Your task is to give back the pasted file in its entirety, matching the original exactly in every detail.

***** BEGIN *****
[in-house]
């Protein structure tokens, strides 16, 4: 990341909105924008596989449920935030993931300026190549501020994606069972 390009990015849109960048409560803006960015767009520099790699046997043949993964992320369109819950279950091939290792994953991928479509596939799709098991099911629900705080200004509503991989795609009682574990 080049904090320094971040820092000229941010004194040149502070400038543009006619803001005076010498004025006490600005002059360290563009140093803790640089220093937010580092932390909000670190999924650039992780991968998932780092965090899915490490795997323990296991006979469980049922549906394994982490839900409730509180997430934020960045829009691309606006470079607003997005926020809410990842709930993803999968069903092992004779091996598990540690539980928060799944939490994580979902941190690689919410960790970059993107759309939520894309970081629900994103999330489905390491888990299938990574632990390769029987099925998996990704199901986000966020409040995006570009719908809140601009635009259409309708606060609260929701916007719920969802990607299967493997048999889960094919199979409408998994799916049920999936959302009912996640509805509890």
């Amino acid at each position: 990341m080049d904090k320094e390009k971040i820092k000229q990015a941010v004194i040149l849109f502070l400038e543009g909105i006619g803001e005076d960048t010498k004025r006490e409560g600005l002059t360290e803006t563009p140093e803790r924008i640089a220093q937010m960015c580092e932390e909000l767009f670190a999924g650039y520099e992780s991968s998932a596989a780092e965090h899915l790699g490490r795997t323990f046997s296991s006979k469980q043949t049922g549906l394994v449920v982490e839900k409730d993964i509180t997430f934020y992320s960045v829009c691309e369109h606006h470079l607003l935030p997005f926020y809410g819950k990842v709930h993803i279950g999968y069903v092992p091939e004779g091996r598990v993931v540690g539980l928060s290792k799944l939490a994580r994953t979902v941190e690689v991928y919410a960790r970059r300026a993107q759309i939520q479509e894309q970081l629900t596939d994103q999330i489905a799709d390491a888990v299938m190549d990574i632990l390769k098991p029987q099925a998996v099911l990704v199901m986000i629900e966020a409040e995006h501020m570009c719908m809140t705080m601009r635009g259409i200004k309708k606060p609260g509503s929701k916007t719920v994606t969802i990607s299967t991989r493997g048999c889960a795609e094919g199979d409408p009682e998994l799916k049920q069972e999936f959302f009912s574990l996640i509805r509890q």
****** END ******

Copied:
[in-house]
């Protein structure tokens, strides 16, 4: 990341909105924008596989449920935030993931300026190549501020994606069972 390009990015849109960048409560803006960015767009520099790699046997043949993964992320369109819950279950091939290792994953991928479509596939799709098991099911629900705080200004509503991989795609009682574990 080049904090320094971040820092000229941010004194040149502070400038543009006619803001005076010498004025006490600005002059360290563009140093803790640089220093937010580092932390909000670190999924650039992780991968998932780092965090899915490490795997323990296991006979469980049922549906394994982490839900409730509180997430934020960045829009691309606006470079607003997005926020809410990842709930993803999968069903092992004779091996598990540690539980928060799944939490994580979902941190690689919410960790970059993107759309939520894309970081629900994103999330489905390491888990299938990574632990390769029987099925998996990704199901986000966020409040995006570009719908809140601009635009259409309708606060609260929701916007719920969802990607299967493997048999889960094919199979409408998994799916049920999936959302009912996640509805509890």
């Amino acid at each position: 990341m080049d904090k320094e390009k971040i820092k000229q990015a941010v004194i040149l849109f502070l400038e543009g909105i006619g803001e005076d960048t010498k004025r006490e409560g600005l002059t360290e803006t563009p140093e803790r924008i640089a220093q937010m960015c580092e932390e909000l767009f670190a999924g650039y520099e992780s991968s998932a596989a780092e965090h899915l790699g490490r795997t323990f046997s296991s006979k469980q043949t049922g549906l394994v449920v982490e839900k409730d993964i509180t997430f934020y992320s960045v829009c691309e369109h606006h470079l607003l935030p997005f926020y809410g819950k990842v709930h993803i279950g999968y069903v092992p091939e004779g091996r598990v993931v540690g539980l928060s290792k799944l939490a994580r994953t979902v941190e690689v991928y919410a960790r970059r300026a993107q759309i939520q479509e894309q970081l629900t596939d994103q999330i489905a799709d390491a888990v299938m190549d990574i632990l390769k098991p029987q099925a998996v099911l990704v199901m986000i629900e966020a409040e995006h501020m570009c719908m809140t705080m601009r635009g259409i200004k309708k606060p609260g509503s929701k916007t719920v994606t969802i990607s299967t991989r493997g048999c889960a795609e094919g199979d409408p009682e998994l799916k049920q069972e999936f959302f009912s574990l996640i509805r509890q």